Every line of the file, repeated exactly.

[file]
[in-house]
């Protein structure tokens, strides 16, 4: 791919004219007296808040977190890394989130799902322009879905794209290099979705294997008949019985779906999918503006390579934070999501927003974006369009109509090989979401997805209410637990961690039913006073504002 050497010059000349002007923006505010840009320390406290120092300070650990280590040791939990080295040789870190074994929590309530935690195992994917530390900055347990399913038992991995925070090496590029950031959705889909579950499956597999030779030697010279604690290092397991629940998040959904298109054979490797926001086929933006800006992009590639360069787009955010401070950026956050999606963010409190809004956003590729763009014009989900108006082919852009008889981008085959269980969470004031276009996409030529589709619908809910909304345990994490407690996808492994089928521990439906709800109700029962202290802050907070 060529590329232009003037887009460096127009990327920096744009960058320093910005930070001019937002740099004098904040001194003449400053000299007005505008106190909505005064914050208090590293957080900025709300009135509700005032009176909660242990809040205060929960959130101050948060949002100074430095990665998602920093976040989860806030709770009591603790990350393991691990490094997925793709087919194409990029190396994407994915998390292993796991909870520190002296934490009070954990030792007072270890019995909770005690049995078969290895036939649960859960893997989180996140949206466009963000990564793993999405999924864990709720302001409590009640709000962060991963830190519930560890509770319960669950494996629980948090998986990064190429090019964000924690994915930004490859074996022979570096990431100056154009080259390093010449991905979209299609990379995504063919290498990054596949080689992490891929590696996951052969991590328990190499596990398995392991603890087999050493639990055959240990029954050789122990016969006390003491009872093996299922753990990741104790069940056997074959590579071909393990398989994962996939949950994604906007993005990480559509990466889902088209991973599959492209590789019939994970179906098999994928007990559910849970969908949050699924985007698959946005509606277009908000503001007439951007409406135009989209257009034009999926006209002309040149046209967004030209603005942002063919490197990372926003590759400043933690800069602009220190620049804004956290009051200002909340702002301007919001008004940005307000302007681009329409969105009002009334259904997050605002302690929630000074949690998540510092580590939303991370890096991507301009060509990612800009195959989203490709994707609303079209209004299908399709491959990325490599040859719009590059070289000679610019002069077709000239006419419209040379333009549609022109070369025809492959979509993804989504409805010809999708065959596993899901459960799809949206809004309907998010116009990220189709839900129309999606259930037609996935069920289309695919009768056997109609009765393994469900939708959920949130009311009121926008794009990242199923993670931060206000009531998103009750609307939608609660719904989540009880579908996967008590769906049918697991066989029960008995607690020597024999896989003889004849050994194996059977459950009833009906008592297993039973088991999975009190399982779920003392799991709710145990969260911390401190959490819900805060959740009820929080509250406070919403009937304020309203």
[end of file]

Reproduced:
[in-house]
């Protein structure tokens, strides 16, 4: 791919004219007296808040977190890394989130799902322009879905794209290099979705294997008949019985779906999918503006390579934070999501927003974006369009109509090989979401997805209410637990961690039913006073504002 050497010059000349002007923006505010840009320390406290120092300070650990280590040791939990080295040789870190074994929590309530935690195992994917530390900055347990399913038992991995925070090496590029950031959705889909579950499956597999030779030697010279604690290092397991629940998040959904298109054979490797926001086929933006800006992009590639360069787009955010401070950026956050999606963010409190809004956003590729763009014009989900108006082919852009008889981008085959269980969470004031276009996409030529589709619908809910909304345990994490407690996808492994089928521990439906709800109700029962202290802050907070 060529590329232009003037887009460096127009990327920096744009960058320093910005930070001019937002740099004098904040001194003449400053000299007005505008106190909505005064914050208090590293957080900025709300009135509700005032009176909660242990809040205060929960959130101050948060949002100074430095990665998602920093976040989860806030709770009591603790990350393991691990490094997925793709087919194409990029190396994407994915998390292993796991909870520190002296934490009070954990030792007072270890019995909770005690049995078969290895036939649960859960893997989180996140949206466009963000990564793993999405999924864990709720302001409590009640709000962060991963830190519930560890509770319960669950494996629980948090998986990064190429090019964000924690994915930004490859074996022979570096990431100056154009080259390093010449991905979209299609990379995504063919290498990054596949080689992490891929590696996951052969991590328990190499596990398995392991603890087999050493639990055959240990029954050789122990016969006390003491009872093996299922753990990741104790069940056997074959590579071909393990398989994962996939949950994604906007993005990480559509990466889902088209991973599959492209590789019939994970179906098999994928007990559910849970969908949050699924985007698959946005509606277009908000503001007439951007409406135009989209257009034009999926006209002309040149046209967004030209603005942002063919490197990372926003590759400043933690800069602009220190620049804004956290009051200002909340702002301007919001008004940005307000302007681009329409969105009002009334259904997050605002302690929630000074949690998540510092580590939303991370890096991507301009060509990612800009195959989203490709994707609303079209209004299908399709491959990325490599040859719009590059070289000679610019002069077709000239006419419209040379333009549609022109070369025809492959979509993804989504409805010809999708065959596993899901459960799809949206809004309907998010116009990220189709839900129309999606259930037609996935069920289309695919009768056997109609009765393994469900939708959920949130009311009121926008794009990242199923993670931060206000009531998103009750609307939608609660719904989540009880579908996967008590769906049918697991066989029960008995607690020597024999896989003889004849050994194996059977459950009833009906008592297993039973088991999975009190399982779920003392799991709710145990969260911390401190959490819900805060959740009820929080509250406070919403009937304020309203």